Yet through all the film’s inane convolutions, that absurd exposition looms large; it’s the first in the interminable string of tone-deaf moments that together constitute this film. To begin with, if Hassan was born in 1990, he was born in Bombay, not Mumbai. The city’s name wasn’t changed until 1995. A bigger problem: In the scene of the riot, Hassan appears to be about 20, which would put us somewhere around 2010, give or take a year. But the type of rioting portrayed in this scene—an angry mob of arsons scaling a fence, etc—hasn’t taken place in Mumbai since the communal riots of ’92-’93, making this part of Hassan’s back story entirely implausible. Even Hassan’s name is implausible, combining as it does a decidedly Muslim given name with a surname that is specific to Hindus, which matters because, in India, riots like the one that resulted in Mama Kadam’s death are almost always driven by religious tensions.
The question of the Kadam family’s faith also bears directly on the film’s purported obsession with food. Whether or not Hassan’s family is Hindu matters at least in part because that essential biographical fact would change entirely the type of food his mother taught him to make. Instead of worrying about that sort of detail—the kind that could have made a film like this at least plausible and perhaps even interesting—the filmmakers (and presumably the novelist Richard Morais upon whose book the film was based) are content to let “the best Indian chef in Europe” prepare “murgh masala with cashews and cardamom” and “tandoori goat”, foods so generic that they, like the Kadam family, can’t be pinned down to any identifiable place or community or style.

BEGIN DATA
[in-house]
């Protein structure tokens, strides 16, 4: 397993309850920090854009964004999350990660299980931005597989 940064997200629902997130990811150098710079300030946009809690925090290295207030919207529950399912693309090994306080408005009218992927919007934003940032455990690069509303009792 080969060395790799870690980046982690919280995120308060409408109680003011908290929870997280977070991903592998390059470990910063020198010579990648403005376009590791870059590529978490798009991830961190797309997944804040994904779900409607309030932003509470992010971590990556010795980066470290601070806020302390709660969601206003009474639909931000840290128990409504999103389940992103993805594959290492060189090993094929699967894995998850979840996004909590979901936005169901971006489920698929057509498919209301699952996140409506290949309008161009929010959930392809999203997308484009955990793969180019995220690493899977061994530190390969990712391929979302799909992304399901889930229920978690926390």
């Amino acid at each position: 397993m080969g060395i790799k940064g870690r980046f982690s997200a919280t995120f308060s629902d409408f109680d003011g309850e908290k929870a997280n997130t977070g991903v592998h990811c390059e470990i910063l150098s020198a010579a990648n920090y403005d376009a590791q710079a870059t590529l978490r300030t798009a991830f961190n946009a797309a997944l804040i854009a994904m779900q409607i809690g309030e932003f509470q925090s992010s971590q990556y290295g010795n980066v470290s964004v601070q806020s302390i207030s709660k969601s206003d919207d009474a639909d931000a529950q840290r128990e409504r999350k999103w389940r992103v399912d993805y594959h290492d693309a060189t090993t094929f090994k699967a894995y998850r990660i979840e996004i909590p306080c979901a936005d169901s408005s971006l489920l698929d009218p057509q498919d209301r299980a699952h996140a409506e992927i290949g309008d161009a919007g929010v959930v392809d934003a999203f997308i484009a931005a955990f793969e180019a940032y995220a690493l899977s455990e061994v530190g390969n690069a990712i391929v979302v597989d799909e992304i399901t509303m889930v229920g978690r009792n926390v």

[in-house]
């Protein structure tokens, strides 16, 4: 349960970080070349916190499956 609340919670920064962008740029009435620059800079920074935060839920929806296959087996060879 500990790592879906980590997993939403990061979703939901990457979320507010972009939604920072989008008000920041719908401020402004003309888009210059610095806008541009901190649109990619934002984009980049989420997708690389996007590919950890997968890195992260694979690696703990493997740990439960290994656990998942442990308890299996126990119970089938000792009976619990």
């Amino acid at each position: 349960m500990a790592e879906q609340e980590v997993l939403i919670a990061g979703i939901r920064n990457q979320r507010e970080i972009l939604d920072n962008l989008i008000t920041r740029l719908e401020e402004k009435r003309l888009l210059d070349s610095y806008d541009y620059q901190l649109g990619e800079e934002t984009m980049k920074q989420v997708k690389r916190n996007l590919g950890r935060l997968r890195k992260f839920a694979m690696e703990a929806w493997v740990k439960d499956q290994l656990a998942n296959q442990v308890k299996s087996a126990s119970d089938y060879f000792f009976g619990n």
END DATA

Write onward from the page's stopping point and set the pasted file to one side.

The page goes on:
But for me the most infuriating of all these factual anomalies is that sea urchin, the sight and flavor of which the filmmakers want so badly to make the emotional crux of their story. Hassan’s rock bottom moment comes at his new gig in Paris when a sea urchin dish is placed before him. He looks at the newfangled preparation of that totemic ingredient and says (after a swig of wine hidden sneakily below the counter—what decadence!) “You’ve ruined it.” He sees in this moment how far he’s come from his roots, how close he’s come to forgetting his place in the world (on which more later). But here’s the problem: sea urchins don’t exist in Mumbai’s fish markets, nor, as far as I know, do they feature in any of the regional cuisines. Period. Of course, the filmmakers are counting on the fact that the vast majority of people don’t know that. They probably don’t know it themselves. Slumdog may have been frustratingly sensational and two-dimensional, but at least it wasn’t flat out lazy.
To be fair, the filmmakers’ indifference to plausibility is equal opportunity: they seem to care as little about the French culinary world as they do about the culture they set up as its vibrant obverse. There’s the silliness about the Michelin stars, the absurd proposition that Hassan would go from Mirren’s traditional French kitchen to a purportedly ‘innovative’ kitchen in Paris where he would, within a year, master the art of molecular gastronomy, become Chef de Cuisine and bring in a third Michelin star, simply by sprinkling some cardamom on a dish or two, as though French cooks in the 21st century had never heard of the stuff. It’s all of it laughable to the point of being insulting.